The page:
Breast Cancer Awareness – risks and prevention

I’m sure most people know that October is Breast Cancer Awareness Month – with promotions and events such as the Pink Ribbon Street Appeal, the Pink Star Walk and Go Pink for A Day, the Breast Cancer Foundation and other organisations do a wonderful job of keeping breast cancer awareness high.

As the number one cancer for women in New Zealand, most of us probably know someone who has or has had breast cancer and can therefore appreciate the impact this has on the women affected, their families and their friends.

Breast cancer affects one in eight New Zealand women over their lifetime. Seven New Zealand women, on average, will hear the news today that they have breast cancer.

There has been huge progress over the past 25 years in tackling the burden of breast cancer. Much more is known about many aspects of breast cancer including how cancer starts in the body and the role of genetics in who gets breast cancer. Treatment is better targeted, more effective and with fewer side effects. Research continues to explore how a woman’s own immune system can be stimulated to fight cancer and why cancers spread or return. And we know more about life after breast cancer and how to support these women and their families.

Add to this, breast cancer screening programmes and breast awareness promotion and there have been wonderful advancements that have important benefits for women. And I‘m sure developments will continue to be made in all these areas.

Some reading I’ve done recently highlighted the importance also of being aware of our individual risk factors and what we can do to manage these. There are some risk factors for breast cancer that we can do nothing about – being a woman and getting older are two of these. Others in this category include our hormonal and family histories, race, ethnicity and breast density.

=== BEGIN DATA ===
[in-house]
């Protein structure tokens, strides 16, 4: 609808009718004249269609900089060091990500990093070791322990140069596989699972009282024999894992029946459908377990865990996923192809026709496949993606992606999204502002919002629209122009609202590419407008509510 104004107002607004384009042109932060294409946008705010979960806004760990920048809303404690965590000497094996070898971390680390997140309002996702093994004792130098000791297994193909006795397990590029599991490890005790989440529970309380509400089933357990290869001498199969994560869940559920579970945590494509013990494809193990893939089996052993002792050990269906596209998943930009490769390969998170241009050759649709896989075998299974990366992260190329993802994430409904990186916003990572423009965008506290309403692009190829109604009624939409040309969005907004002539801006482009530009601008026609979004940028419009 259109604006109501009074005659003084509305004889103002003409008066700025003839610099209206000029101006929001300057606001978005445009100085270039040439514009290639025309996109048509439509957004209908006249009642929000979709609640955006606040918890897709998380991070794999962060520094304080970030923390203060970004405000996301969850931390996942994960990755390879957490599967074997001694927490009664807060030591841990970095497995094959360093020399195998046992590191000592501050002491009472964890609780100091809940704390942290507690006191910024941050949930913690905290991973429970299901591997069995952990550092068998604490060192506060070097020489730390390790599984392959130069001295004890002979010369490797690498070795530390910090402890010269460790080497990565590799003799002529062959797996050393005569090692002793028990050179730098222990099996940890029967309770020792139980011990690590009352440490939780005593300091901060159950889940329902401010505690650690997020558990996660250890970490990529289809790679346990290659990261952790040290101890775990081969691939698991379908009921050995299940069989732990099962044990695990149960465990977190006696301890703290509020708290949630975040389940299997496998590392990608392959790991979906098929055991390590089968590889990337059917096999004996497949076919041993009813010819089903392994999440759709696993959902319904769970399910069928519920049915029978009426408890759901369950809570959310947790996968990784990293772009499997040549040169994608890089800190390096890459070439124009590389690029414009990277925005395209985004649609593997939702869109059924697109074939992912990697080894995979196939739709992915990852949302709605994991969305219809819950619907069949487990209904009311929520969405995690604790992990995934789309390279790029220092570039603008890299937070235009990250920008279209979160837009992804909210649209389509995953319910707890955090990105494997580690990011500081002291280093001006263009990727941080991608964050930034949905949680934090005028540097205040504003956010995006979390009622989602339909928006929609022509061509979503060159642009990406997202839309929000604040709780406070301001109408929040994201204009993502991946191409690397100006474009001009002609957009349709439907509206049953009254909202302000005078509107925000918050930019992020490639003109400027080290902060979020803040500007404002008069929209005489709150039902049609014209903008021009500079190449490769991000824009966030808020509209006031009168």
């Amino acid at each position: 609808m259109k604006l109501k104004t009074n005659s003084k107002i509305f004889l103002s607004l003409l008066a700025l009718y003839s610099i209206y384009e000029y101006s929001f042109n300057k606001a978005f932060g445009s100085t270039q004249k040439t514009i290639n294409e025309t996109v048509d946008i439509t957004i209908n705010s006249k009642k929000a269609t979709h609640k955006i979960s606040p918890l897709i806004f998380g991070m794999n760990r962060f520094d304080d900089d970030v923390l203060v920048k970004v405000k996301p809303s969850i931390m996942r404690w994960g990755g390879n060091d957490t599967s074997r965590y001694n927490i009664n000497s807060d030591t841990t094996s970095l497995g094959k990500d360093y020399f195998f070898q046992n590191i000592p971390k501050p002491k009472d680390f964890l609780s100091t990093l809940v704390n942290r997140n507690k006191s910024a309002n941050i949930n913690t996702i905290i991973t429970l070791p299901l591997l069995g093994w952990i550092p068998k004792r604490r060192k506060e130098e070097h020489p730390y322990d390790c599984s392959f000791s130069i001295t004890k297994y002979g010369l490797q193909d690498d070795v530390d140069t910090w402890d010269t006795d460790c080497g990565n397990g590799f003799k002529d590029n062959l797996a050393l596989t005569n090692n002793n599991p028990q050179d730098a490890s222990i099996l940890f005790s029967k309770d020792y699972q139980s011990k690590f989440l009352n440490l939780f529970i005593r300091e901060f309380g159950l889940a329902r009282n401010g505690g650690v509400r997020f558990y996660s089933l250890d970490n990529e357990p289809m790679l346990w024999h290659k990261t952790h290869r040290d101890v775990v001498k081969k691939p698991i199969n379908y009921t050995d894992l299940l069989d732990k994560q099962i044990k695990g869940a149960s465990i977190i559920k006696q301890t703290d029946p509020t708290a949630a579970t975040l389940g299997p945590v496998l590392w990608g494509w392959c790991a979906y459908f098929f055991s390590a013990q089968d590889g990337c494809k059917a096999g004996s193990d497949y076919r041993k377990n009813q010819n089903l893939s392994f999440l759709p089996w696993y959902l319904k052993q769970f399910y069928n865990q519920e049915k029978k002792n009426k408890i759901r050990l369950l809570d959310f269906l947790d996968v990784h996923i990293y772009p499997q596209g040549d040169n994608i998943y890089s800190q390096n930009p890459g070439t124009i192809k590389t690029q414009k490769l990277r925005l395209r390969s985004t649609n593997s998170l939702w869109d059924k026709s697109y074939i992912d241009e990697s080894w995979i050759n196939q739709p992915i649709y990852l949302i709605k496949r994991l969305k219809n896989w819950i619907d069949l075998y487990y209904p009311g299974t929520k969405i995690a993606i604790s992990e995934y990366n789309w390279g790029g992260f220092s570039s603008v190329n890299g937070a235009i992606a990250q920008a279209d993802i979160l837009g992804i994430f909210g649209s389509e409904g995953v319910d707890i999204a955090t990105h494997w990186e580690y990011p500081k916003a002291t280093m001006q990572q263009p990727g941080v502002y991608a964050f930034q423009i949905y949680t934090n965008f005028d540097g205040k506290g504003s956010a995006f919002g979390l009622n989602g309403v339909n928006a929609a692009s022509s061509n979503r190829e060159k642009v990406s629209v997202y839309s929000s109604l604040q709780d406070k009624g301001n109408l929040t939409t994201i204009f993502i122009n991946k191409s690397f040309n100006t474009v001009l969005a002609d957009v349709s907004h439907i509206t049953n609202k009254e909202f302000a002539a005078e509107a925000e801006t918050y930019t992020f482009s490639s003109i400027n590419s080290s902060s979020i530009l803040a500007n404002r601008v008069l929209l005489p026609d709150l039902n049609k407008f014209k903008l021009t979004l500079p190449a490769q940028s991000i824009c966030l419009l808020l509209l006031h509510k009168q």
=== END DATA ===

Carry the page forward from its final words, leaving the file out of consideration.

Then there are things we can do to lower our risk of breast cancer – most of these fall into the category of lifestyle factors. Managing these can be thought of as trying to prevent breast cancer.  Research shows that at least half of all breast cancers could be prevented by things most women can do. And it seems that making lifestyle changes to prevent breast cancer should start as early in life as possible. Breast tissue appears to be most vulnerable in the years between childhood and when a woman has her first child. And as most cancers are slow to develop – it can take 10-20 years from when normal breast cells first change for them to develop into invasive cancer – we probably need to be thinking about our long-term breast health sooner than we thought.

One excellent resource, “TOGETHER – Every Woman’s Guide to Preventing Breast Cancer” lists nine steps to preventing breast cancer:

  • Keep weight in check
  • Be physically active
  • Avoid too much alcohol
  • Don’t smoke
  • Breastfeed, if possible
  • Avoid birth control pills, particularly if over age 35 or if you smoke
  • Avoid post-menopausal hormones
  • Find out your family history
  • If high-risk consider risk-reducing medications